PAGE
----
Terminator Genisys

Posted on June 30, 2015 at 5:15 pm

Lowest Recommended Age: High School
MPAA Rating: Rated PG-13 for intense sequences of sci-fi violence and gunplay throughout, partial nudity and brief strong language
Profanity: Some strong language
Alcohol/ Drugs: None
Violence/ Scariness: Intense and often graphic peril and violence, characters injured and killed
Diversity Issues: Diverse characters
Date Released to Theaters: July 1, 2015
Copyright Universal 2015
Copyright Paramount 2015

“I’ll be back,” Arnold Schwarzenegger said in the first “Terminator” movie. He had the title role but only 16 lines, with about a total of 80 words. But those three words have become a legend. It now appears he meant it more than we thought, as he appears four decades later in a fifth “Terminator” movie, with two more in the pipeline.

The storyline is about how a network of computers called Skynet took over and all but destroyed life on earth, except for a small group of rebels led by John Connor. Given the time travel that occurs in the films, they in effect act as their own prequels and sequels. This is more of a side-quel, presenting some of the same characters and events in a sort of alternate, butterfly effect universe. Some changes are explained, including why a robot that looks like Arnold Schwarzenegger now looks so much older than he did in the first one. (I didn’t say it was explained persuasively, just that they recognize someone has to say something about it.) Many changes are not explained, and I am not just talking about the fact that the characters are, other than Schwarzenegger, played by different actors.  Some of those changes are good. Some are not.  And some are just dumb.

Here’s a good one.  In the first film, we learn that John Connor has sent Kyle, his top rebel colleague back in time to protect Sarah Connor because the Terminator (Schwarzenegger) has been sent back to kill her before she can even become pregnant with Connor, to eliminate him so that he can never be born and lead the rebellion against the machines.  In this film, we see it happen.  John (Jason Clarke) explains that, as we already know but Kyle does not, Sarah is not yet the tough, resilient woman she will become by the end of #1 and really show us in #2.  She is “scared and weak.”  She is also, John tells Kyle, a waitress, though since Kyle was very young when Skynet took over and declared humanity a pestilence that had to be eradicated before it contaminated the earth beyond repair, he has no idea what that is.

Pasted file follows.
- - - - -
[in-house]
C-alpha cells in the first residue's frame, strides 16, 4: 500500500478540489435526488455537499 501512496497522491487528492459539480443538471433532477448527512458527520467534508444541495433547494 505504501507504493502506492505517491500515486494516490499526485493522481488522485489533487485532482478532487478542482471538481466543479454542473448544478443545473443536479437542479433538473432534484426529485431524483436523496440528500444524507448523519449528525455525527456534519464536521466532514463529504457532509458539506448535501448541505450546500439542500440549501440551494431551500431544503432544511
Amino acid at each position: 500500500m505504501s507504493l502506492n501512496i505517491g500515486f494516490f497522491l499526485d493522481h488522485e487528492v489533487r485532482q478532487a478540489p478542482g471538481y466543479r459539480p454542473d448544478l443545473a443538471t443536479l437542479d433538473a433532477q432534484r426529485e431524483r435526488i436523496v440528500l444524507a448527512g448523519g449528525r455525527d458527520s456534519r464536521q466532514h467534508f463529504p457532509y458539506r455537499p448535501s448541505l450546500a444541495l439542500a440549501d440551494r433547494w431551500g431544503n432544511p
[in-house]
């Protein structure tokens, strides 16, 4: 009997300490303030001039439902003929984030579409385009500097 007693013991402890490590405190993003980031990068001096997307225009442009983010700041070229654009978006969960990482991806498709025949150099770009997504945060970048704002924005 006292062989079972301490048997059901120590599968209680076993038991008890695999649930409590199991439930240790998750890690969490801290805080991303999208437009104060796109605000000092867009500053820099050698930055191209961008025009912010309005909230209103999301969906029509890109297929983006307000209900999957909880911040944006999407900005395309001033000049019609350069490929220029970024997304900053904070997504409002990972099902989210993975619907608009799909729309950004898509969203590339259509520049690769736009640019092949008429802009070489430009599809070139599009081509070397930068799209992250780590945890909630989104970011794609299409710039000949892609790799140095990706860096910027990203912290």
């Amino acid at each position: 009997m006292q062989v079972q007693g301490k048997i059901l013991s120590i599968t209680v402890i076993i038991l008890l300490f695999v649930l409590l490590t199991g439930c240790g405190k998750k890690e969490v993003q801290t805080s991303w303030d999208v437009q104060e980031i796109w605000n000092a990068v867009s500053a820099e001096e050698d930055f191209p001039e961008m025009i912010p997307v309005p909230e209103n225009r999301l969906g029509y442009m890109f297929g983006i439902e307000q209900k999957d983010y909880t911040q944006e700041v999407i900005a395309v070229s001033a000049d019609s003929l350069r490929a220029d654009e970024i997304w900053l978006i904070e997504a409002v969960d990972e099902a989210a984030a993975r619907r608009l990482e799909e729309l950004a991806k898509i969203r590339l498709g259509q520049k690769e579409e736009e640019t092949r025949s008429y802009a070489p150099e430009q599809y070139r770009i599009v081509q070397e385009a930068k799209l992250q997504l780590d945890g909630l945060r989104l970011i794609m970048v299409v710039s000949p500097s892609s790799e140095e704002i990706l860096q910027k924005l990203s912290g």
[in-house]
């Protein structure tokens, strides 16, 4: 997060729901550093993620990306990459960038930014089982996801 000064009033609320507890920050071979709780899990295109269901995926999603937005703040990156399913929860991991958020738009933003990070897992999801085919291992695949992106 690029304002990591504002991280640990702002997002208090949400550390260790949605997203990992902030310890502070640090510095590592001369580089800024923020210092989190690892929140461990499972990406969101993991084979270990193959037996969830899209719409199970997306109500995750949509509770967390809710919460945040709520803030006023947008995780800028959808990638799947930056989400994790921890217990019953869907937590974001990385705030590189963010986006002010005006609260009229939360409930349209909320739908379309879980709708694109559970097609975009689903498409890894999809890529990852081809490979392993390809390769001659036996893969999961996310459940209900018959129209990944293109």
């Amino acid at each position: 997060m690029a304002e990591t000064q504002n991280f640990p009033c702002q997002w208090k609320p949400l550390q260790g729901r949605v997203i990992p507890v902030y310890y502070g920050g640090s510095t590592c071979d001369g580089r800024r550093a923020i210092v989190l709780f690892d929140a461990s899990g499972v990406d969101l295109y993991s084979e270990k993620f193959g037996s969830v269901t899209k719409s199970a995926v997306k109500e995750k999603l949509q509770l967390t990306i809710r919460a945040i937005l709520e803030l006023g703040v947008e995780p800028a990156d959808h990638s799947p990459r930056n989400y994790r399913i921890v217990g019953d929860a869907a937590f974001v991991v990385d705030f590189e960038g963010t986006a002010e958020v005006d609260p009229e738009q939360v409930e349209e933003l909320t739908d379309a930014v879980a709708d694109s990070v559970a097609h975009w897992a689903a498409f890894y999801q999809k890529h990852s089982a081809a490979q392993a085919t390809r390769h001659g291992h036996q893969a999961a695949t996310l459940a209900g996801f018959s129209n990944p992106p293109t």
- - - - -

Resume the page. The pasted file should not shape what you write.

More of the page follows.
But then we see Sarah (now played by “Game of Thrones'” Emilia Clarke, no relation to Jason), and she is not the frightened, inexperienced girl Kyle expected.  Plus, she has Terminator of her own (Schwarzenegger) who is protecting her, not killing her.

Even by the very low standards of blockbuster sci-fi, the mumbo-jumbo here is pretty over the top, with plot holes bigger than the school bus that hangs over the side of a bridge in one of the film’s showiest action sequences.  We have not quite reached nuke the fridge status yet, but we’re teetering on the brink with unanswered questions and outright subversion of some of the series’ core precepts.  And it is one thing to make reference to the earlier films; it is another to wink at them and at us.  Make a character we trust untrustworthy. Okay. Age the Terminator.  Well…okay.  Call him “Pops.”  Sort of okay. Have him fake smile.  Okay.  Have him keep a cache of sentimental tokens.  Not okay. This is not Pinocchio, and he is not going to become a Real Boy.

But hey, this is summer, and we don’t need think-y movies, right?  So  let’s drive right through those plot holes, enjoy seeing Arnold now fight a CGI Arnold circa 1984, hang that school bus off the bridge, and keep going, without looking back.

NOTE: Stay past the credits for a scene that will not surprise you about what’s in store for #6.

Parents should know that there is extensive and intense peril and violence throughout the film, just under the R level, with characters injured and killed and some disturbing images.  There is also some discreet nudity, and brief strong language, with a couple of mildly crude sexual references.

Family discussion: If you could go back in time to make a change, what would it be?  What is the best way to prevent a Skynet-type machine takeover?

If you like this, try: the first two “Terminator” movies

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3D Movies -- format Scene After the Credits Science-Fiction Series/Sequel Thriller

The Water Diviner

Posted on April 23, 2015 at 5:58 pm